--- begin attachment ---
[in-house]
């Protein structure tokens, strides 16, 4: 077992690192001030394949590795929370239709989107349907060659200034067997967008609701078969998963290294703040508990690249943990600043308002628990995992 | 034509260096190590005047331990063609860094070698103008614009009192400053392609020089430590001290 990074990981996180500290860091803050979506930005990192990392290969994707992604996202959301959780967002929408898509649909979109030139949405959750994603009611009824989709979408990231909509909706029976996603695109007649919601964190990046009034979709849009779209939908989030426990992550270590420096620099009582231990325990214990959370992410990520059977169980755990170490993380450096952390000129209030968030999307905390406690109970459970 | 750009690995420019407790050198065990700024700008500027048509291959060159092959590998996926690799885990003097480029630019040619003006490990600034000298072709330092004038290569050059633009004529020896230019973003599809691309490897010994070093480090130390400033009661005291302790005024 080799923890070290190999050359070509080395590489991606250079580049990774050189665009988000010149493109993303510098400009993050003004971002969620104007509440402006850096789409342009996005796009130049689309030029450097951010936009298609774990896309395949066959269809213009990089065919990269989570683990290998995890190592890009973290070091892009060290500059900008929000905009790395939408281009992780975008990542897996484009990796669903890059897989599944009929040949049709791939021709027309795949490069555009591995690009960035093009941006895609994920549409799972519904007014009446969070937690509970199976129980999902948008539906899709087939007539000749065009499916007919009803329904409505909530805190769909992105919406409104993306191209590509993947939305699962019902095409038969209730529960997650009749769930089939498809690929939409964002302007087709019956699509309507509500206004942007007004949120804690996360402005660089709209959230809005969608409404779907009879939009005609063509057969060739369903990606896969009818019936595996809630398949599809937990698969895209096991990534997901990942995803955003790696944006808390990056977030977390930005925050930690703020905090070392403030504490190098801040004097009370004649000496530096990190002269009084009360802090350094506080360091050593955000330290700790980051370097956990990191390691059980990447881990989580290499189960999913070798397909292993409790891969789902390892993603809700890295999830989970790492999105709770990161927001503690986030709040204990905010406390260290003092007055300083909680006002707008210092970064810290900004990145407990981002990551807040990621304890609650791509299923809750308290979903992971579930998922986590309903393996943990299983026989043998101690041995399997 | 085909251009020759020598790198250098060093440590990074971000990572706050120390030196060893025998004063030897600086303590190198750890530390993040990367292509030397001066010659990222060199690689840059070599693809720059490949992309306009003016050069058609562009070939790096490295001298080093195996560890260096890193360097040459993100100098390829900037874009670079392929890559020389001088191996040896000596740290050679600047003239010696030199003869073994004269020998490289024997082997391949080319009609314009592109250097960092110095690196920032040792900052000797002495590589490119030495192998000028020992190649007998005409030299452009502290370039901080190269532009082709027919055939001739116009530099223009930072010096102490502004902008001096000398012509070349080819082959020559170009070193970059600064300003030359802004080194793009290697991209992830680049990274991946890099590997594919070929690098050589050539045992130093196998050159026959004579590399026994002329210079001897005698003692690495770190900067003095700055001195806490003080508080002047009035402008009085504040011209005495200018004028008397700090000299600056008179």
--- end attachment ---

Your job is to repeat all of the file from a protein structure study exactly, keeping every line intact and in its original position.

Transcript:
[in-house]
């Protein structure tokens, strides 16, 4: 077992690192001030394949590795929370239709989107349907060659200034067997967008609701078969998963290294703040508990690249943990600043308002628990995992 | 034509260096190590005047331990063609860094070698103008614009009192400053392609020089430590001290 990074990981996180500290860091803050979506930005990192990392290969994707992604996202959301959780967002929408898509649909979109030139949405959750994603009611009824989709979408990231909509909706029976996603695109007649919601964190990046009034979709849009779209939908989030426990992550270590420096620099009582231990325990214990959370992410990520059977169980755990170490993380450096952390000129209030968030999307905390406690109970459970 | 750009690995420019407790050198065990700024700008500027048509291959060159092959590998996926690799885990003097480029630019040619003006490990600034000298072709330092004038290569050059633009004529020896230019973003599809691309490897010994070093480090130390400033009661005291302790005024 080799923890070290190999050359070509080395590489991606250079580049990774050189665009988000010149493109993303510098400009993050003004971002969620104007509440402006850096789409342009996005796009130049689309030029450097951010936009298609774990896309395949066959269809213009990089065919990269989570683990290998995890190592890009973290070091892009060290500059900008929000905009790395939408281009992780975008990542897996484009990796669903890059897989599944009929040949049709791939021709027309795949490069555009591995690009960035093009941006895609994920549409799972519904007014009446969070937690509970199976129980999902948008539906899709087939007539000749065009499916007919009803329904409505909530805190769909992105919406409104993306191209590509993947939305699962019902095409038969209730529960997650009749769930089939498809690929939409964002302007087709019956699509309507509500206004942007007004949120804690996360402005660089709209959230809005969608409404779907009879939009005609063509057969060739369903990606896969009818019936595996809630398949599809937990698969895209096991990534997901990942995803955003790696944006808390990056977030977390930005925050930690703020905090070392403030504490190098801040004097009370004649000496530096990190002269009084009360802090350094506080360091050593955000330290700790980051370097956990990191390691059980990447881990989580290499189960999913070798397909292993409790891969789902390892993603809700890295999830989970790492999105709770990161927001503690986030709040204990905010406390260290003092007055300083909680006002707008210092970064810290900004990145407990981002990551807040990621304890609650791509299923809750308290979903992971579930998922986590309903393996943990299983026989043998101690041995399997 | 085909251009020759020598790198250098060093440590990074971000990572706050120390030196060893025998004063030897600086303590190198750890530390993040990367292509030397001066010659990222060199690689840059070599693809720059490949992309306009003016050069058609562009070939790096490295001298080093195996560890260096890193360097040459993100100098390829900037874009670079392929890559020389001088191996040896000596740290050679600047003239010696030199003869073994004269020998490289024997082997391949080319009609314009592109250097960092110095690196920032040792900052000797002495590589490119030495192998000028020992190649007998005409030299452009502290370039901080190269532009082709027919055939001739116009530099223009930072010096102490502004902008001096000398012509070349080819082959020559170009070193970059600064300003030359802004080194793009290697991209992830680049990274991946890099590997594919070929690098050589050539045992130093196998050159026959004579590399026994002329210079001897005698003692690495770190900067003095700055001195806490003080508080002047009035402008009085504040011209005495200018004028008397700090000299600056008179």